It's been a good thing here. Though I didn't want to remain indefinitely, I wanted to remain for a little, and I wasn't ready to go at this particular juncture, with niches carved and relationships established and the trust of some very wary kids earned. I wanted to be a positive in their lives. I wanted to be the kind of dependable presence that is so vital to adolescent well-being, and that is sometimes lacking in this challenged place. I wanted to be someone who came back. And now, however the situation arose, I'm going to be one more person who leaves. That kills me. The prospect of that conversation, which I'll have to have at some point, kills me.

"That's the whole teacher thing," said Goat Farmer, a middle-aged navy veteran and one of my co-workers. "That's why people come back even after an excruciating year. Because some kid came up and sat next to you at the pep rally and you realized they trusted you. And then you're like, 'Man. I kind of wish you hadn't done that. Now I'm invested in this.'"


I'm trying to be both positive and realistic. Yes, this hurts in the short term, but I'm just not important enough to be a make-or-break in these kids' lives, even if the prospect of occupying Number 1,000 on a long list of their disappointments is not one I relish. This could, furthermore, be an opportunity to find a community about which I'm really excited and where I can do really well. Which will be kind of necessary, because if I leave here disappointed--and I will--then I have to be enthused about the next destination. Nothing lukewarm will do.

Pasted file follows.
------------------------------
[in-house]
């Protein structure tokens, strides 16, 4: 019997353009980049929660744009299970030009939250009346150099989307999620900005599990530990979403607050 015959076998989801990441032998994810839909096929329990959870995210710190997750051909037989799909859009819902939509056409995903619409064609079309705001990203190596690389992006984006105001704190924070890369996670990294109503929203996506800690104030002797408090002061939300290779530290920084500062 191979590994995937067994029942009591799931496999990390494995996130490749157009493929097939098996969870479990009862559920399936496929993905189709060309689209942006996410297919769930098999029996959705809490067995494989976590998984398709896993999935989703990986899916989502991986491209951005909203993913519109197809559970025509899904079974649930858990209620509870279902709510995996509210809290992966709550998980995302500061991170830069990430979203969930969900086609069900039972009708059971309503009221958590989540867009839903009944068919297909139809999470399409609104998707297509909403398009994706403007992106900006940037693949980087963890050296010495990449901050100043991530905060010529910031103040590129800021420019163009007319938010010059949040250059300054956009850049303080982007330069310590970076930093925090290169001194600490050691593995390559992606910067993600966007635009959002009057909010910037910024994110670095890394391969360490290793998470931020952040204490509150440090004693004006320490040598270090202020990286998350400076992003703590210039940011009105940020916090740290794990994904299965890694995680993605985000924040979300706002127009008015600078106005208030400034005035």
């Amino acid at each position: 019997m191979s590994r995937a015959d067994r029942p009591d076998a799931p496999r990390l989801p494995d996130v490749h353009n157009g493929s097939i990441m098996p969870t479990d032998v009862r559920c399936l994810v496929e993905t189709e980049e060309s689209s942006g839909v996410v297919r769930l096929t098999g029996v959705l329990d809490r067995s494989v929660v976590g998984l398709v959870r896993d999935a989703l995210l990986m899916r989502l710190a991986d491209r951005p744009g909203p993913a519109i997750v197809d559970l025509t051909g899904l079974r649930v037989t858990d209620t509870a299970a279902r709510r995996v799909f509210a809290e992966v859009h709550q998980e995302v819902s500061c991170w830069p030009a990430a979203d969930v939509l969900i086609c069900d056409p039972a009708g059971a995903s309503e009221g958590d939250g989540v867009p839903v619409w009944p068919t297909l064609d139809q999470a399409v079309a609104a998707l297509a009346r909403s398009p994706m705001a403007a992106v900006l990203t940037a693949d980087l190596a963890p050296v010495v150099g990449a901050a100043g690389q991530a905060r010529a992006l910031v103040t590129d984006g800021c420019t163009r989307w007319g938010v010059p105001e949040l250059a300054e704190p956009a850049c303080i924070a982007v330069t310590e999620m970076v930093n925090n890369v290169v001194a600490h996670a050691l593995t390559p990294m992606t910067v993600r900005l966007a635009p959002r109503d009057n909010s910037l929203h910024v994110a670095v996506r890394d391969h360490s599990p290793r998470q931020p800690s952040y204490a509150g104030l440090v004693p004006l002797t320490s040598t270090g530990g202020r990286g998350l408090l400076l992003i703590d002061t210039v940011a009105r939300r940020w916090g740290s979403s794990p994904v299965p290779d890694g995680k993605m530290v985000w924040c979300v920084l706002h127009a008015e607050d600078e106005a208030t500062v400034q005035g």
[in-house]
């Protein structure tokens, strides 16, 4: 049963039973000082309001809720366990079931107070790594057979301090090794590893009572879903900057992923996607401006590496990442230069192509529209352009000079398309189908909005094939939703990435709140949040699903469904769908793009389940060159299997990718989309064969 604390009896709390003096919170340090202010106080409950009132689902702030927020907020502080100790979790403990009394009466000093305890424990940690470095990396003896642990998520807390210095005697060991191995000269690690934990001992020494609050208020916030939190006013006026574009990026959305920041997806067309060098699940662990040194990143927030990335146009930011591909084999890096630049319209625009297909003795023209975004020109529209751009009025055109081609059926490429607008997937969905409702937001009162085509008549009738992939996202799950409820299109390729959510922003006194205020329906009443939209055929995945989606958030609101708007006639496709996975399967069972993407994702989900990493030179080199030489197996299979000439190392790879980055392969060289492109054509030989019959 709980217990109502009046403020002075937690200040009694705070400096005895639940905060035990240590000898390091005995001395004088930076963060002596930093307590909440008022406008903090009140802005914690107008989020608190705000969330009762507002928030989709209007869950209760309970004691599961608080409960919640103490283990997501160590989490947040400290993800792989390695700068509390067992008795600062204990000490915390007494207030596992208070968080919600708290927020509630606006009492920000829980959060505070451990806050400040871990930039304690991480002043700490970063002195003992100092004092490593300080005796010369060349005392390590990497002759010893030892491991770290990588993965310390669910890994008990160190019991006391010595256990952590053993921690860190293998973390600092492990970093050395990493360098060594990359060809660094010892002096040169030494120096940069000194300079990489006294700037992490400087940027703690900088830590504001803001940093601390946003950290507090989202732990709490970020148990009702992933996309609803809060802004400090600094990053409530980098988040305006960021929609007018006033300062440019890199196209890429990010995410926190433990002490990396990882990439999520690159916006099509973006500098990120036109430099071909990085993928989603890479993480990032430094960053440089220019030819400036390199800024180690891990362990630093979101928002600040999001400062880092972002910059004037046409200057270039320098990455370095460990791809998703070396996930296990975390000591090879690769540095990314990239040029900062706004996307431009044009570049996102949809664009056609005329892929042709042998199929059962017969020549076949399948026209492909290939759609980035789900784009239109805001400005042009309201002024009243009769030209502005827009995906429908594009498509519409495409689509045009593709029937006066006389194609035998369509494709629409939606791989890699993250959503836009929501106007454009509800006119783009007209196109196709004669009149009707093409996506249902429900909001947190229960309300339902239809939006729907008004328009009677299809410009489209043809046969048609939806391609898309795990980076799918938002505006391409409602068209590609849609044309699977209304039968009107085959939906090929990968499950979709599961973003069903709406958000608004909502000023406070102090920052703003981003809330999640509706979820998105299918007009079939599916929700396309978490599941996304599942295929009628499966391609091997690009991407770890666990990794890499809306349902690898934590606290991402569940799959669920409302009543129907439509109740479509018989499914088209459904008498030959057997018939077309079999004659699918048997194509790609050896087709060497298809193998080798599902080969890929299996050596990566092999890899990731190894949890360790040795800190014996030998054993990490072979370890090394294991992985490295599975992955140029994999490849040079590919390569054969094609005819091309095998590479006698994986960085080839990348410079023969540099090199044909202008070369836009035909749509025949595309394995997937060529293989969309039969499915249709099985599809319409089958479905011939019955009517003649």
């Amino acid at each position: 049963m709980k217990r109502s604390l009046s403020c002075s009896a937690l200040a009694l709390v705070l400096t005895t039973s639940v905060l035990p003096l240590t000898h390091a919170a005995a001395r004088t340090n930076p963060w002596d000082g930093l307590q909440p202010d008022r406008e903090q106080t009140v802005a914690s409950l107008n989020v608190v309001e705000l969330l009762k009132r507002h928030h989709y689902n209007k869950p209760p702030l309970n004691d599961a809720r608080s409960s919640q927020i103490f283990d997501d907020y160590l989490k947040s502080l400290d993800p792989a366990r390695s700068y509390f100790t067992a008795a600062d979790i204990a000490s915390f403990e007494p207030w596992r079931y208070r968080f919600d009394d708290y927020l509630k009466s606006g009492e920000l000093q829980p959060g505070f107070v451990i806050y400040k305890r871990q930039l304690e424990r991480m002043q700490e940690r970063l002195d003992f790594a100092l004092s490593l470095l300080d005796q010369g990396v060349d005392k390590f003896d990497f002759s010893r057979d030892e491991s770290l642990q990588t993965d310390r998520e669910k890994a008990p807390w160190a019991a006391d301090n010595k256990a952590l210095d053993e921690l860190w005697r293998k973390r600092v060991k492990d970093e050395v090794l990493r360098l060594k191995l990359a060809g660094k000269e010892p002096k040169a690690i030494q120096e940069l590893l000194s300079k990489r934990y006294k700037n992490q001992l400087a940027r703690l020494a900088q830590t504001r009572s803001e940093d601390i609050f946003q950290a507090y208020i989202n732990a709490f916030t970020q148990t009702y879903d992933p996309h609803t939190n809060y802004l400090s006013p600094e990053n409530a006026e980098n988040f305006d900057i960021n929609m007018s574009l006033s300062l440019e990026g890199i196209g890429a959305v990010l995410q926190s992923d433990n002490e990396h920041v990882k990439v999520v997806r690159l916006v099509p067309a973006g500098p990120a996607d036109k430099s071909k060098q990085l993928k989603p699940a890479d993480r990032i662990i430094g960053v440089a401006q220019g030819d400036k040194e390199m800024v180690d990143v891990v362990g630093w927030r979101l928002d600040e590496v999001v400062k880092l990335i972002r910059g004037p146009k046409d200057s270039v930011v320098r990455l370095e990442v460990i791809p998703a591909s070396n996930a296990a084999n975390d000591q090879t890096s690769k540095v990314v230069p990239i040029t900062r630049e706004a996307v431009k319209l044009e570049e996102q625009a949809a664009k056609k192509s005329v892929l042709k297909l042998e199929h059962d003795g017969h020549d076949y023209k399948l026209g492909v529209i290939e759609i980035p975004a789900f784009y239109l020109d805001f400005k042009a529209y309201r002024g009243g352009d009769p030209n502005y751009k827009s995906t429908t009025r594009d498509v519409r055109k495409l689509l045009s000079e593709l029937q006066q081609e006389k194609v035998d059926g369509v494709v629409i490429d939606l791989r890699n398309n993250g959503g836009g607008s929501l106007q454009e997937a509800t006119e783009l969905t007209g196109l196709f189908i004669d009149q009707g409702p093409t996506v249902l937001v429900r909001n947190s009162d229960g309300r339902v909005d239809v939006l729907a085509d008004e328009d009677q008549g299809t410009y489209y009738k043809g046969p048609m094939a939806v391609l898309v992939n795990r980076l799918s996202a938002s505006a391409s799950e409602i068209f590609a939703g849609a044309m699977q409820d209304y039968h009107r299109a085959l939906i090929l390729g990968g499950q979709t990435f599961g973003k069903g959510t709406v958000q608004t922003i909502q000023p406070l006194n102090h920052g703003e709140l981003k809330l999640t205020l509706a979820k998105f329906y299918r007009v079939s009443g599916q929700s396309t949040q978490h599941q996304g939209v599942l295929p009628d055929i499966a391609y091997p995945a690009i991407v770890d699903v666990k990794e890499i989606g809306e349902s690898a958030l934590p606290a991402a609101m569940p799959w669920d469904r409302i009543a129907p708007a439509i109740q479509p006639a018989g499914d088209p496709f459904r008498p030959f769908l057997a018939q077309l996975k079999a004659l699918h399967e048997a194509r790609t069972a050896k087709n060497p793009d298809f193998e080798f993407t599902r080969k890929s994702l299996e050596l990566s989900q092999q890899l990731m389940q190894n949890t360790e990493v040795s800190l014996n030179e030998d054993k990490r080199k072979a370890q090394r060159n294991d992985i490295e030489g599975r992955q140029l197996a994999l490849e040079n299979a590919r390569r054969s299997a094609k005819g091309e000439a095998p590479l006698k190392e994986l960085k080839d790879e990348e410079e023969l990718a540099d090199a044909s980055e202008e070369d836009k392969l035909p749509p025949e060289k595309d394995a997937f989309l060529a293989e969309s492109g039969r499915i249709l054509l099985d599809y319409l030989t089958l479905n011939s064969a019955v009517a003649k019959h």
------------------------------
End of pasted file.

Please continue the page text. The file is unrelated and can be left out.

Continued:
To that end, I've decided that the fall will see me either on the road network, in one of Alaska's highway-connected cities; or in a part of the bush where the financial reward is substantial. I've already applied for one job hundreds of miles north of here, in a little town that straddles the Arctic Circle and pays about $5,000 a year more than what I make now. The daylight hours there are perilously short in the winter, but 11 a.m. sunrises didn't bother me here. Some people can deal with that and some can't. I think maybe some part of me was always supposed to come to Alaska.

It's strange. I spent my whole childhood moving, hopping up and down the Eastern Seaboard, and I looked forward to grown-up years when I could be settled in one place. Here I am, though, a grown-up, and through no fault of my own leading a decidedly migratory existence. I've been in Alaska less than a full year, and come August I will, seventeen months since moving to the state, have lived in three separate towns. Once again I'm packing up and shipping out. Once again I don't know where I'll be in six months.